ARAB EUROPEAN RELATIONS - Sep 18 - France Says Syrian Government Principally Behind Truce Violations.
France's foreign minister says that despite US-led coalition airstrikes on the Syrian army, it was Syrian government forces that were principally behind violations of a fragile cease-fire brokered by the US and Russia. "We have to hold on to this accord and keep it alive at all costs so we need to get over the events of the last few hours", Jean-Marc Ayrault told reporters at a ceremony at the site of the Sept. 11, 2001, attacks in New York. "But while there were these incidents ... we shouldn't forget that what has harmed the American-Russian cease-fire is firstly the regime. It is always the regime of Bashar al-Assad". Moscow stepped up its war of words with Washington on Sept 18, saying the airstrikes on the Syrian army, which killed dozens, threatened the implementation of the cease-fire plan and bordered on connivance with ISIS. Denouncing "tactics" by some, Ayrault, who has been critical of the US for not sharing details of the cease-fire deal with its allies, said everything needed to be done during the UN General Assembly this week to "recreate the conditions for the cease-fire" and especially ensure aid entered the besieged city of Aleppo. Under the deal, the US and Russia are aiming for reduced violence over seven consecutive days before they move to the next stage of coordinating military strikes against the former Nusra Front and ISIS, which are not party to the truce. Moscow has said it wants the deal rubberstamped through a UN Security Council resolution. "We can't back a deal if we don't know the main terms", Ayrault said. France has also been pushing for a separate UN Security Council resolution after a joint investigation by the UN and the global chemical weapons watchdog OPCW found that Syrian government troops were responsible for two toxic gas attacks and ISIS militants used sulfur mustard gas. Paris is worried there could be a weak response to the reported chemical weapons attacks or that the issue could be sidelined because of the fragility of a Syria cease-fire deal agreed by Moscow and Washington. "We aren't forgetting anything and notably the resolution to condemn chemical weapons. It would be tragic that the UN closed its eyes on the use of chemical weapons", Ayrault said.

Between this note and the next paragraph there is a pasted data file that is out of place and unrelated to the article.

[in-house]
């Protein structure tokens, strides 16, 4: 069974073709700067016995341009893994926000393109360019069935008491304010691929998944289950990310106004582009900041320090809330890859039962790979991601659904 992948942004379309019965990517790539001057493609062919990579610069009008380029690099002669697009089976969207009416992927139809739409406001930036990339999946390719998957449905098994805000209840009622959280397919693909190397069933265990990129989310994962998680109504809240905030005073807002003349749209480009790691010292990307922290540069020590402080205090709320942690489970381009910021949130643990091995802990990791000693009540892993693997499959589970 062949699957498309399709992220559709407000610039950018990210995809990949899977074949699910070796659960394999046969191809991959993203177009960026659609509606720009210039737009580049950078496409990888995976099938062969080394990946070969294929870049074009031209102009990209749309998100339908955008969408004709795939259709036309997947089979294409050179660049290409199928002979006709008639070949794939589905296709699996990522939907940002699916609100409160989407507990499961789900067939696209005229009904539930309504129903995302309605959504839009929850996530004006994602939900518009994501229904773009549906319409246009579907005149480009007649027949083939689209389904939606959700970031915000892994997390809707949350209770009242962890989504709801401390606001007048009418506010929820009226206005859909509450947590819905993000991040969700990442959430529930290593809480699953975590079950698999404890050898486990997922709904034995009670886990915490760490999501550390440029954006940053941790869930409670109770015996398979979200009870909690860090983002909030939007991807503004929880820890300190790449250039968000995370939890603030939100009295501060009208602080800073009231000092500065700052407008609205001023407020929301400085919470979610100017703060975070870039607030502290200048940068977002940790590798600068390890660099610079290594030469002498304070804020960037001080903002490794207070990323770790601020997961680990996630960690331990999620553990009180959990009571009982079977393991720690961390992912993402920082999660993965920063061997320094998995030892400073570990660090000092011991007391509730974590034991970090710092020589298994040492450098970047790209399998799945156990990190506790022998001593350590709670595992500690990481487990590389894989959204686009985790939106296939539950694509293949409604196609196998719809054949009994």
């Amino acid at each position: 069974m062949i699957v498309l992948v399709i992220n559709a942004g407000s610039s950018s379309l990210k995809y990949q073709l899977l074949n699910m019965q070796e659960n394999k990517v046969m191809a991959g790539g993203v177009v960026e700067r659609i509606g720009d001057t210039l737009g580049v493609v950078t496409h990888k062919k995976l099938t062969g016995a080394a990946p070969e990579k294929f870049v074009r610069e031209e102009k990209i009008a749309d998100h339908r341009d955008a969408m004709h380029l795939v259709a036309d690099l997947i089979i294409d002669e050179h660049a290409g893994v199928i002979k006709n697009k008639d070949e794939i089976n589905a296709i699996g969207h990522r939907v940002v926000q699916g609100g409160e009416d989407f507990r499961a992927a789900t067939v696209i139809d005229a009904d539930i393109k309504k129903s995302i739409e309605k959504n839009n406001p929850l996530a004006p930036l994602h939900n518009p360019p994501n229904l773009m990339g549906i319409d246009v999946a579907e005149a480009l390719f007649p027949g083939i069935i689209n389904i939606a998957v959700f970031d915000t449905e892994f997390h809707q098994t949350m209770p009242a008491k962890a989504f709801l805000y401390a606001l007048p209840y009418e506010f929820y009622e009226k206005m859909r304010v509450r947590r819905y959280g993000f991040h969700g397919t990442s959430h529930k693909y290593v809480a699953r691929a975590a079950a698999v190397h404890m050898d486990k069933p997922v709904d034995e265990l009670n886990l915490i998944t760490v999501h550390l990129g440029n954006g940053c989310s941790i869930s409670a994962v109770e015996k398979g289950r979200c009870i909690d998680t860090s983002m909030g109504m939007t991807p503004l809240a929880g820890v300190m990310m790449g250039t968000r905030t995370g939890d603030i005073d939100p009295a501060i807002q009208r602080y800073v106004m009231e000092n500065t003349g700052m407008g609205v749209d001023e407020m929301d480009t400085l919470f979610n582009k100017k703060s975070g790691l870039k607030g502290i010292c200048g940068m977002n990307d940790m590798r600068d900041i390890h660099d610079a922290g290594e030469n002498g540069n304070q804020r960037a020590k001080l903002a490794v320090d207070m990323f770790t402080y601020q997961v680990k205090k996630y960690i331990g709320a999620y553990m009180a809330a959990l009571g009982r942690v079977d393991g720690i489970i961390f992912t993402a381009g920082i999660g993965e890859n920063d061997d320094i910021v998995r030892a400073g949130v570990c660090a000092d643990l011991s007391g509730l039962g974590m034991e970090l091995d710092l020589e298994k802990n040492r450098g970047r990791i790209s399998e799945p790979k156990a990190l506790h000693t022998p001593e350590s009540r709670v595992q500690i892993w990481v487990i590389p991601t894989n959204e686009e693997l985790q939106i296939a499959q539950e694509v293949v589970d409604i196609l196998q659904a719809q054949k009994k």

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|Publication:||APS Diplomat Recorder|
|Date:||Sep 24, 2016|
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